The Eagles turnover differential has gone from a strength to a clear weakness
Fresh off a disappointing defeat at the hands of the Dallas Cowboys, the Philadelphia Eagles sit at 13-2 and remain atop the standings in the NFC.
With the best record in football, it might seem pessimistic of me to try and point out flaws with this team. Even after losing to Dallas and accumulating a handful of massive injuries in the process, I still believe the Eagles are the best team in the NFL. It would take a lot for me to change my mind on that.
With that being said, Philly is trending in the wrong direction in the turnover department and it’s a major cause for concern.
It was on full display on Saturday night against Dallas, where Nick Sirianni’s offense coughed it up four times on the day, allowing 20 points off said turnovers. Philadelphia put points on the board on every single possession aside from the ones where they turned it over.
The offense was humming with a backup quarterback under center while facing one of the most talented defensive units in the sport. Ultimately, the Eagles beat themselves on Saturday.
Turnovers can be placed into two categories: takeaways and giveaways. On Saturday, the Birds gave the ball away on each of their four turnovers.
Let’s start from the top.
The first turnover of the day came in the first quarter, when Gardner Minshew targeted Quez Watkins on a quick curl route in the middle of the field. The throw was a bit off target, but it was certainly catchable. Watkins doesn’t move forward through the ball, allowing Cowboys safety Jayron Kearse to make a play on it.
The second turnover came in the second half with the Eagles holding a seven-point lead. On what seemed like a typical running play, Boston Scot muffed the exchange from Minshew. Dallas recovers and begins their drive from the Eagles 31-yard line.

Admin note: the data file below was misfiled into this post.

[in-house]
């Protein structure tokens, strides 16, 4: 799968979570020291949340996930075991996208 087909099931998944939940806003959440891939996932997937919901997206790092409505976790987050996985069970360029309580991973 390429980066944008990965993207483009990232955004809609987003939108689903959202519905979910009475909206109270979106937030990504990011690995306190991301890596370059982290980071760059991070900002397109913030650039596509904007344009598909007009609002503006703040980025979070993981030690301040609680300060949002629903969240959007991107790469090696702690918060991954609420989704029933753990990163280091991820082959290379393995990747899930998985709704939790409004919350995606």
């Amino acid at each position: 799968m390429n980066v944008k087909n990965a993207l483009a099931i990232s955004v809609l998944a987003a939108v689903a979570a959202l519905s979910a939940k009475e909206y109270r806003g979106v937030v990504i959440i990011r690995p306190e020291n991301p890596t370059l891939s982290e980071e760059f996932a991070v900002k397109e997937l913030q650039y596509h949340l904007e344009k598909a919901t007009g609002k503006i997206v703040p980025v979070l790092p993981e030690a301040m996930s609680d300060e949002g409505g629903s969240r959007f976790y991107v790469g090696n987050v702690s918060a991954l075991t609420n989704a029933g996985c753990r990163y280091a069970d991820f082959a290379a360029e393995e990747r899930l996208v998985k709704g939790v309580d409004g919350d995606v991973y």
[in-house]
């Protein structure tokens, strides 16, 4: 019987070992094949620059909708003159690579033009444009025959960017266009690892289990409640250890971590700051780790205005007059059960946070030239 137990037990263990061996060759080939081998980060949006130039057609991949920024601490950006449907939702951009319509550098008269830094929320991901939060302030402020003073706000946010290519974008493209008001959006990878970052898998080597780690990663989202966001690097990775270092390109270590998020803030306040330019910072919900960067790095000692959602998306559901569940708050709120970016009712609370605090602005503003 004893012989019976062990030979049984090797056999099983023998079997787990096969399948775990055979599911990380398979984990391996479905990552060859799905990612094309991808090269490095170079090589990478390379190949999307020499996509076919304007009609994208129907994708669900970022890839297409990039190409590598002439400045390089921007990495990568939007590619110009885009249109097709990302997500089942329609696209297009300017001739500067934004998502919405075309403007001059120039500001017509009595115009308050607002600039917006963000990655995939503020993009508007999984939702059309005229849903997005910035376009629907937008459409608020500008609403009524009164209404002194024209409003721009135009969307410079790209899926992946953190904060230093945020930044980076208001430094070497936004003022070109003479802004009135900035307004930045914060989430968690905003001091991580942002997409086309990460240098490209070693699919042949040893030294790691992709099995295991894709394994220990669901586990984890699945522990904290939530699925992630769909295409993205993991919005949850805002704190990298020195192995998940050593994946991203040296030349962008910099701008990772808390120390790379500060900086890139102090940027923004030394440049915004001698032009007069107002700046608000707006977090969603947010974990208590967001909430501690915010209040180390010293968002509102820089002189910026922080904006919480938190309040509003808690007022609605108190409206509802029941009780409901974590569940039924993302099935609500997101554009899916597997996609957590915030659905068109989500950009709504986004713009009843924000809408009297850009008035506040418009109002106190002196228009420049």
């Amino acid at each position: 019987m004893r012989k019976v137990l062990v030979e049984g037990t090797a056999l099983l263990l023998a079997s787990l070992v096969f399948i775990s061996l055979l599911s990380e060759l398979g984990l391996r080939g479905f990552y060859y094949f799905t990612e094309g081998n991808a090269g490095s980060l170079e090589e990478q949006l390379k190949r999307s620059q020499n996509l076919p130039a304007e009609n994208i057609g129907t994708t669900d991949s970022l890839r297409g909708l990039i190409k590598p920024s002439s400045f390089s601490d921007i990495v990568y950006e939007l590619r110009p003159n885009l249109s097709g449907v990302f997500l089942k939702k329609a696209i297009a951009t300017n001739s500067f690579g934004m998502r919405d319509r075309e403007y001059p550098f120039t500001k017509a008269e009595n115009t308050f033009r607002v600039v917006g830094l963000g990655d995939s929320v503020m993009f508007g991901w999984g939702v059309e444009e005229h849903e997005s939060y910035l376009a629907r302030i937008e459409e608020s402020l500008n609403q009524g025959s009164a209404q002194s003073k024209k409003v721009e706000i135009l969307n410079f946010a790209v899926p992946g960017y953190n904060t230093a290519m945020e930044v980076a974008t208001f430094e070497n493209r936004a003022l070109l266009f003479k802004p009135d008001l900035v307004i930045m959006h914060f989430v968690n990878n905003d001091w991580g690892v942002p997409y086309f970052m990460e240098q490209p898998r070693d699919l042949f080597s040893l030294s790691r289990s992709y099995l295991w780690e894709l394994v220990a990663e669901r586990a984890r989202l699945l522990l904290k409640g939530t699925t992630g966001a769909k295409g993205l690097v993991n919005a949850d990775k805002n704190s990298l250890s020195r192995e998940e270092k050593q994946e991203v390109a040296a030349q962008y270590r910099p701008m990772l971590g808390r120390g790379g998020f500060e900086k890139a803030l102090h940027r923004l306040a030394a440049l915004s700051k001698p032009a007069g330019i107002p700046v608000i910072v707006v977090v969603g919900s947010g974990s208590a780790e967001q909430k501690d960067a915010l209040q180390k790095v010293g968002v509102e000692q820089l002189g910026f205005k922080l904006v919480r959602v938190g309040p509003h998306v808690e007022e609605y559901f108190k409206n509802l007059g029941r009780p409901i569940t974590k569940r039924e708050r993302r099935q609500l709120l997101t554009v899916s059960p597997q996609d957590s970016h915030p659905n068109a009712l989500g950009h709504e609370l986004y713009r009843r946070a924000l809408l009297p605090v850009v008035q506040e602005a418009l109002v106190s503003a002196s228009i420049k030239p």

Now onto the third turnover, Minshew once again targeted Watkins over the middle of the field. Watkins had both hands on the ball, but Daron Bland managed to rip it from him and come down with the INT. Watkins should have absolutely come down with this one.
Last but certainly not least, we have the final turnover of the day, Miles Sanders’ fumble in the fourth quarter. You could argue he got the ball ripped from his grasp, but a simple swipe of the arm shouldn’t cause a fumble like this. Sanders is better than this.
The Eagles lost the turnover battle, therefore, they lost the game. It’s a correlation that reigns true with almost any football game ever played. Whoever forces the most turnovers typically leaves victorious.
Not only have the Eagles gone backwards in terms of holding onto the football, they’ve become one of the worst teams in the league at it.
Through the first eight games of the season, the Eagles posted a positive turnover margin in every game. There were plenty of reasons for the Eagles 8-0 start. Their ability to create turnovers while not committing them is probably the number one contributing factor.
The Eagles led the league in turnover differential through the first nine weeks with a miraculous plus-15. Since then, the Eagles have the worst turnover differential in the NFL at minus-six.
Over the last seven games, the Eagles have had a positive turnover differential in just two matchups. In both of their losses this season, Philly surrendered four turnovers in each.
It’s not like opposing defenses are scheming up ways to force more turnovers from the Eagles. The offensive skill players have just been careless with the football as of late. At the end of the day, a self-inflicted mistake is much easier to correct.
We all want this team to go on another Super Bowl run this year. Everyone in that building wants to bring another Lombardi to Philly. But the truth is, they won’t achieve those aspirations if they continue turning it over at this rate.
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